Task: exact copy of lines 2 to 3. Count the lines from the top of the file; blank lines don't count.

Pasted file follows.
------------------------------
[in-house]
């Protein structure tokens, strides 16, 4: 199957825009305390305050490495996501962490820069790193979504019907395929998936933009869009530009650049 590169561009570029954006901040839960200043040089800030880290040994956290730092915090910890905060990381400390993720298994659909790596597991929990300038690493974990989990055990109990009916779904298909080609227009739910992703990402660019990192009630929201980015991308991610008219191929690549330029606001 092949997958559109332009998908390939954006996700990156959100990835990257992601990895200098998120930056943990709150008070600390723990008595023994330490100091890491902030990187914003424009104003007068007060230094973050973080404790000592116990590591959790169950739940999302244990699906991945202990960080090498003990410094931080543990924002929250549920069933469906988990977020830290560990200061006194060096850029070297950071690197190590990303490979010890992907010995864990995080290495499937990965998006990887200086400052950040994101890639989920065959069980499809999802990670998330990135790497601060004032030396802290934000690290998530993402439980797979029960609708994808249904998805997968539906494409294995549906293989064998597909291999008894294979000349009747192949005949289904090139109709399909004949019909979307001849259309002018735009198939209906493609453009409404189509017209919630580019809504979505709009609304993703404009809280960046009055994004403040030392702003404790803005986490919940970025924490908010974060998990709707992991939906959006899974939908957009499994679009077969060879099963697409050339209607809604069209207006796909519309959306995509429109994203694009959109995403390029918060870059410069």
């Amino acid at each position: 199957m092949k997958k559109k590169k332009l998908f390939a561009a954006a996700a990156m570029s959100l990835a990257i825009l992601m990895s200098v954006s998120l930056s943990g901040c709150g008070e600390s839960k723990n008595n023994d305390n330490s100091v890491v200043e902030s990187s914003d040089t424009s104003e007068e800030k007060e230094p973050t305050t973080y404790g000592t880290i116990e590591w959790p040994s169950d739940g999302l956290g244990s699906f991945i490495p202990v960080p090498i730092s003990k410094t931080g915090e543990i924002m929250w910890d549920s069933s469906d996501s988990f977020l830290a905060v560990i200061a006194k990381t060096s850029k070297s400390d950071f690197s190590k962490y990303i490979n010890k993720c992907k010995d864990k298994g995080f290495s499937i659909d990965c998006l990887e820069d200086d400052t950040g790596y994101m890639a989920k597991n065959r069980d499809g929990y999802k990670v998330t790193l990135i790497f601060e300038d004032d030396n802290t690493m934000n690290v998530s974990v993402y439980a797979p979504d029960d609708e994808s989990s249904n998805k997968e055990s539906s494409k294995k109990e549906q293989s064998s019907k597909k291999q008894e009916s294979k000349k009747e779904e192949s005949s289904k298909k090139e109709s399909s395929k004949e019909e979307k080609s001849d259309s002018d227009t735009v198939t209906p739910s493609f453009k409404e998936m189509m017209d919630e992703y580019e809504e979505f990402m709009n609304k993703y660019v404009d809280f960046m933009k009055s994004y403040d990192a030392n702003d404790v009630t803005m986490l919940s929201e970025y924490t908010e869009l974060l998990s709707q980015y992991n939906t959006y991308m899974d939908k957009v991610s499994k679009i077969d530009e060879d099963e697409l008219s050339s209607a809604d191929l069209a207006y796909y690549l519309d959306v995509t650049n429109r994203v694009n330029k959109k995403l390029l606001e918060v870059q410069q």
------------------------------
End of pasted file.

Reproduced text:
């Protein structure tokens, strides 16, 4: 199957825009305390305050490495996501962490820069790193979504019907395929998936933009869009530009650049 590169561009570029954006901040839960200043040089800030880290040994956290730092915090910890905060990381400390993720298994659909790596597991929990300038690493974990989990055990109990009916779904298909080609227009739910992703990402660019990192009630929201980015991308991610008219191929690549330029606001 092949997958559109332009998908390939954006996700990156959100990835990257992601990895200098998120930056943990709150008070600390723990008595023994330490100091890491902030990187914003424009104003007068007060230094973050973080404790000592116990590591959790169950739940999302244990699906991945202990960080090498003990410094931080543990924002929250549920069933469906988990977020830290560990200061006194060096850029070297950071690197190590990303490979010890992907010995864990995080290495499937990965998006990887200086400052950040994101890639989920065959069980499809999802990670998330990135790497601060004032030396802290934000690290998530993402439980797979029960609708994808249904998805997968539906494409294995549906293989064998597909291999008894294979000349009747192949005949289904090139109709399909004949019909979307001849259309002018735009198939209906493609453009409404189509017209919630580019809504979505709009609304993703404009809280960046009055994004403040030392702003404790803005986490919940970025924490908010974060998990709707992991939906959006899974939908957009499994679009077969060879099963697409050339209607809604069209207006796909519309959306995509429109994203694009959109995403390029918060870059410069």
């Amino acid at each position: 199957m092949k997958k559109k590169k332009l998908f390939a561009a954006a996700a990156m570029s959100l990835a990257i825009l992601m990895s200098v954006s998120l930056s943990g901040c709150g008070e600390s839960k723990n008595n023994d305390n330490s100091v890491v200043e902030s990187s914003d040089t424009s104003e007068e800030k007060e230094p973050t305050t973080y404790g000592t880290i116990e590591w959790p040994s169950d739940g999302l956290g244990s699906f991945i490495p202990v960080p090498i730092s003990k410094t931080g915090e543990i924002m929250w910890d549920s069933s469906d996501s988990f977020l830290a905060v560990i200061a006194k990381t060096s850029k070297s400390d950071f690197s190590k962490y990303i490979n010890k993720c992907k010995d864990k298994g995080f290495s499937i659909d990965c998006l990887e820069d200086d400052t950040g790596y994101m890639a989920k597991n065959r069980d499809g929990y999802k990670v998330t790193l990135i790497f601060e300038d004032d030396n802290t690493m934000n690290v998530s974990v993402y439980a797979p979504d029960d609708e994808s989990s249904n998805k997968e055990s539906s494409k294995k109990e549906q293989s064998s019907k597909k291999q008894e009916s294979k000349k009747e779904e192949s005949s289904k298909k090139e109709s399909s395929k004949e019909e979307k080609s001849d259309s002018d227009t735009v198939t209906p739910s493609f453009k409404e998936m189509m017209d919630e992703y580019e809504e979505f990402m709009n609304k993703y660019v404009d809280f960046m933009k009055s994004y403040d990192a030392n702003d404790v009630t803005m986490l919940s929201e970025y924490t908010e869009l974060l998990s709707q980015y992991n939906t959006y991308m899974d939908k957009v991610s499994k679009i077969d530009e060879d099963e697409l008219s050339s209607a809604d191929l069209a207006y796909y690549l519309d959306v995509t650049n429109r994203v694009n330029k959109k995403l390029l606001e918060v870059q410069q």